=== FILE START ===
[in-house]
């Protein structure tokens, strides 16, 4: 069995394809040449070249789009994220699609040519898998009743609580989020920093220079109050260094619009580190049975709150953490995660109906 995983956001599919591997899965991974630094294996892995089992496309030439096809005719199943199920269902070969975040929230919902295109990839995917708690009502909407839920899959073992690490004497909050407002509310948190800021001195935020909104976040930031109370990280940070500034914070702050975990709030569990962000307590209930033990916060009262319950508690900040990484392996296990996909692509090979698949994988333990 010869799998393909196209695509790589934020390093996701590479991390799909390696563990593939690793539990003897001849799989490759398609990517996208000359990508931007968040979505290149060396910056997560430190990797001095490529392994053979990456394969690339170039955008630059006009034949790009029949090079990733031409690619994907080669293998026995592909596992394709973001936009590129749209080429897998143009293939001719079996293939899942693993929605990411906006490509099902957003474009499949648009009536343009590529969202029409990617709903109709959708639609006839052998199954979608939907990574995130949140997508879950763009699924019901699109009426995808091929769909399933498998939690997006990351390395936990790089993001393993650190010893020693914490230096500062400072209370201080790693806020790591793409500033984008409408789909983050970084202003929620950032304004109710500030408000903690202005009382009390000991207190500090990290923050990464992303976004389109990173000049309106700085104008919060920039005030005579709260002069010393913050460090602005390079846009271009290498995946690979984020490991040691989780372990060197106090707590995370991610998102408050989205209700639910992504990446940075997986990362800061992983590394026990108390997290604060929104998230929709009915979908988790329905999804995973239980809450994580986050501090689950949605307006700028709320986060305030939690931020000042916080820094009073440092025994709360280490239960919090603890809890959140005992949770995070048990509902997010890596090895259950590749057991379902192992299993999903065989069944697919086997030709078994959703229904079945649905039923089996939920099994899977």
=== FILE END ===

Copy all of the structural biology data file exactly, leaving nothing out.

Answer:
[in-house]
């Protein structure tokens, strides 16, 4: 069995394809040449070249789009994220699609040519898998009743609580989020920093220079109050260094619009580190049975709150953490995660109906 995983956001599919591997899965991974630094294996892995089992496309030439096809005719199943199920269902070969975040929230919902295109990839995917708690009502909407839920899959073992690490004497909050407002509310948190800021001195935020909104976040930031109370990280940070500034914070702050975990709030569990962000307590209930033990916060009262319950508690900040990484392996296990996909692509090979698949994988333990 010869799998393909196209695509790589934020390093996701590479991390799909390696563990593939690793539990003897001849799989490759398609990517996208000359990508931007968040979505290149060396910056997560430190990797001095490529392994053979990456394969690339170039955008630059006009034949790009029949090079990733031409690619994907080669293998026995592909596992394709973001936009590129749209080429897998143009293939001719079996293939899942693993929605990411906006490509099902957003474009499949648009009536343009590529969202029409990617709903109709959708639609006839052998199954979608939907990574995130949140997508879950763009699924019901699109009426995808091929769909399933498998939690997006990351390395936990790089993001393993650190010893020693914490230096500062400072209370201080790693806020790591793409500033984008409408789909983050970084202003929620950032304004109710500030408000903690202005009382009390000991207190500090990290923050990464992303976004389109990173000049309106700085104008919060920039005030005579709260002069010393913050460090602005390079846009271009290498995946690979984020490991040691989780372990060197106090707590995370991610998102408050989205209700639910992504990446940075997986990362800061992983590394026990108390997290604060929104998230929709009915979908988790329905999804995973239980809450994580986050501090689950949605307006700028709320986060305030939690931020000042916080820094009073440092025994709360280490239960919090603890809890959140005992949770995070048990509902997010890596090895259950590749057991379902192992299993999903065989069944697919086997030709078994959703229904079945649905039923089996939920099994899977």